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Growth In Online Fraud

Fraud, as mentioned in the introduction, is a big challenge in online transactions. However, increasingly it is being combated with the implementation of new controls, such as chip and PIN (Personal Identification Number) for cardholder present transactions. For transactions that utilise the Internet, such as online banking and CNP transactions however, fraud still remains a major concern. There have been a number of articles published regarding the threat of online fraud and the impact this has on society. For example, a BBC article in January, 2007 - “Bank loses $1.1m to online fraud”, and the article by Easier Finance “Cyber fraud hitting online retailers hard”.

Overall, the cost of online fraud is difficult to determine. This section attempts to analyse some of the hard costs associated with online fraud to consumers, merchants and financial institutions.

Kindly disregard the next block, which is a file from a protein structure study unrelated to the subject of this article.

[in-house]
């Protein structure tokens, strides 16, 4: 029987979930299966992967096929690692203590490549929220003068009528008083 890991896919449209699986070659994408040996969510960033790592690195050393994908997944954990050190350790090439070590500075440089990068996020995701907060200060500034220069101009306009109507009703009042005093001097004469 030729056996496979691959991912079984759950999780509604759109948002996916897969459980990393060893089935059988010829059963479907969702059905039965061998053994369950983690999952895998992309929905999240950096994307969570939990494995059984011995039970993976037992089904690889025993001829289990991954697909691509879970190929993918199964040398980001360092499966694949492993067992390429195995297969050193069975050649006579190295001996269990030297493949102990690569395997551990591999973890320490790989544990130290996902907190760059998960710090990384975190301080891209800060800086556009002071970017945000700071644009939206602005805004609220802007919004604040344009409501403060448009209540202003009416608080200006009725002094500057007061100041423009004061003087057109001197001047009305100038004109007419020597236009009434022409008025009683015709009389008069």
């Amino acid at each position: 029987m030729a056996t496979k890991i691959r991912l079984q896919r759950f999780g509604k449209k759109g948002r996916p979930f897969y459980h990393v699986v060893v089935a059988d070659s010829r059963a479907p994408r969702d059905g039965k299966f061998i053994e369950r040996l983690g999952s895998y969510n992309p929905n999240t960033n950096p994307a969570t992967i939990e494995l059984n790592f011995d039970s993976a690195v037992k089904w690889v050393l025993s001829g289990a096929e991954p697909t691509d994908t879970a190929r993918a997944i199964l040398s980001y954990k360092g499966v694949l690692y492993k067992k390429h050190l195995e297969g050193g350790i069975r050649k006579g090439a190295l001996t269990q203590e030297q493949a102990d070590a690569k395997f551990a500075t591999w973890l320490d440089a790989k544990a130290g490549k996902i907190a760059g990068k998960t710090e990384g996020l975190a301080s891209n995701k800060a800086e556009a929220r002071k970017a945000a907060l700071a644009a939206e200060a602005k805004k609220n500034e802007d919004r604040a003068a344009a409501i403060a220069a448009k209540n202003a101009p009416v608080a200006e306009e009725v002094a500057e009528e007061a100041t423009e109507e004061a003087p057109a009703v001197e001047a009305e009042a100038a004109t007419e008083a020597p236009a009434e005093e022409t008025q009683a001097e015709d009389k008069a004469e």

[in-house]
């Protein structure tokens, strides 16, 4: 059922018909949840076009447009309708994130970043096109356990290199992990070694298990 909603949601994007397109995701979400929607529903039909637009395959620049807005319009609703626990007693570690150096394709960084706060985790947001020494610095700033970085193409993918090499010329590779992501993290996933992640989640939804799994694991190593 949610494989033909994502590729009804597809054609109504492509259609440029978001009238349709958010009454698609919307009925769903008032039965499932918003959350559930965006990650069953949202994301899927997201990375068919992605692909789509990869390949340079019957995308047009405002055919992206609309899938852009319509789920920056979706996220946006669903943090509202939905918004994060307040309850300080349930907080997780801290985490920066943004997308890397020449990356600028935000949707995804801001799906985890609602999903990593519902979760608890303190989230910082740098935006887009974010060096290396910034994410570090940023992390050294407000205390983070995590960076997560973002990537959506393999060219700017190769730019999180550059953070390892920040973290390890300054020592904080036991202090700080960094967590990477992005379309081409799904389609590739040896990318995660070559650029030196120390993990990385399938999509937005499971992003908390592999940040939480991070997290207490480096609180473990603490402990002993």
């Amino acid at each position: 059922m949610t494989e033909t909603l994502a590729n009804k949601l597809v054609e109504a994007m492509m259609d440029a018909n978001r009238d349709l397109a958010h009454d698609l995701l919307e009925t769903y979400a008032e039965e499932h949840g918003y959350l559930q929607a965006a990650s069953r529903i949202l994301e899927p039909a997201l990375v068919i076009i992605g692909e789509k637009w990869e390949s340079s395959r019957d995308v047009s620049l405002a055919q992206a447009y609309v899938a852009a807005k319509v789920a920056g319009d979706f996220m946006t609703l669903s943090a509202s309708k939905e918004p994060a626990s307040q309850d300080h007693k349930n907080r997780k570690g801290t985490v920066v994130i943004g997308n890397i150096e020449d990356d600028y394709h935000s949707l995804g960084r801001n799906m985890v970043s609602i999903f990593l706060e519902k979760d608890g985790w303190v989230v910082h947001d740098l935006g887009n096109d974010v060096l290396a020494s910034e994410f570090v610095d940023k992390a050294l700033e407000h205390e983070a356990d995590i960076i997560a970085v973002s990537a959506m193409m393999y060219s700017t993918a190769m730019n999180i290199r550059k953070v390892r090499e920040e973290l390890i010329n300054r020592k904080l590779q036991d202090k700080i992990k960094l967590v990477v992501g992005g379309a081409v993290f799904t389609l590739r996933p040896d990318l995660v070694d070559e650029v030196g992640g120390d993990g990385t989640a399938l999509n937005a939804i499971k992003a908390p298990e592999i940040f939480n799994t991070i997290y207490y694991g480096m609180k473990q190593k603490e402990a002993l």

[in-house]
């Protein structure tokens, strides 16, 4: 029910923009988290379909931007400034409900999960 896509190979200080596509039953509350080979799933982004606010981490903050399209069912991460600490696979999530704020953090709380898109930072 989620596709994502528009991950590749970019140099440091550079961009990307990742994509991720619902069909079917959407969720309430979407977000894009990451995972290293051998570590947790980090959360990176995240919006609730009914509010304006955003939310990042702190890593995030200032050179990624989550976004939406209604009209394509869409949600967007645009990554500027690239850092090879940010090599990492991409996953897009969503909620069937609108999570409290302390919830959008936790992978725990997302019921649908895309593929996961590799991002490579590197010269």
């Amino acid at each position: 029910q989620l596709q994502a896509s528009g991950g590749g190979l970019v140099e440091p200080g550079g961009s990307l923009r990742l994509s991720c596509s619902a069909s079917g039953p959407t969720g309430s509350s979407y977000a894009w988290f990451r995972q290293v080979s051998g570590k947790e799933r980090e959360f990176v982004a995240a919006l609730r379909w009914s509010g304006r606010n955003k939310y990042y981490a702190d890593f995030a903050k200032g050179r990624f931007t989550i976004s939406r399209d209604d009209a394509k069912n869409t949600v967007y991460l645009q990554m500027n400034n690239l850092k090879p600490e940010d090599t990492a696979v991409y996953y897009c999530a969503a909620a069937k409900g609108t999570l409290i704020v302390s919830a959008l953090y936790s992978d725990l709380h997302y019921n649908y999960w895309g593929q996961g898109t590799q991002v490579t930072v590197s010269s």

Key Terms in this Chapter

Online Fraud: A crime that is performed using the Internet channel to carry out illegal transactions.

Single Path: Sending data within the same band, on the same channel.

Merchant: Function as professionals who operate in the chain between the producer and the end user.

Cardholder not Present Fraud: A thief has obtained an individuals credit or debit card details and attempts a transaction on the card utilising a payment method that does not require the thief to be present e.g. Internet or the telephone.

Date Theft: Word used to describe when information has been stolen or copied from an individual or an organisation in an illegal manner. This may include information like passwords, confidential company documents, credit card information or other personal information.

Authentication: This is the act of establishing or confirming something is authentic or true.

Out-of-Band: A communication activity that occurs using a different path to the established communications method or channel. This is a more secure method of communication for financial type activities.

CLEW: Closed Loop Environment for Wireless technology allows organisations to communicate time-critical information to individuals securely using the Internet and mobile devices.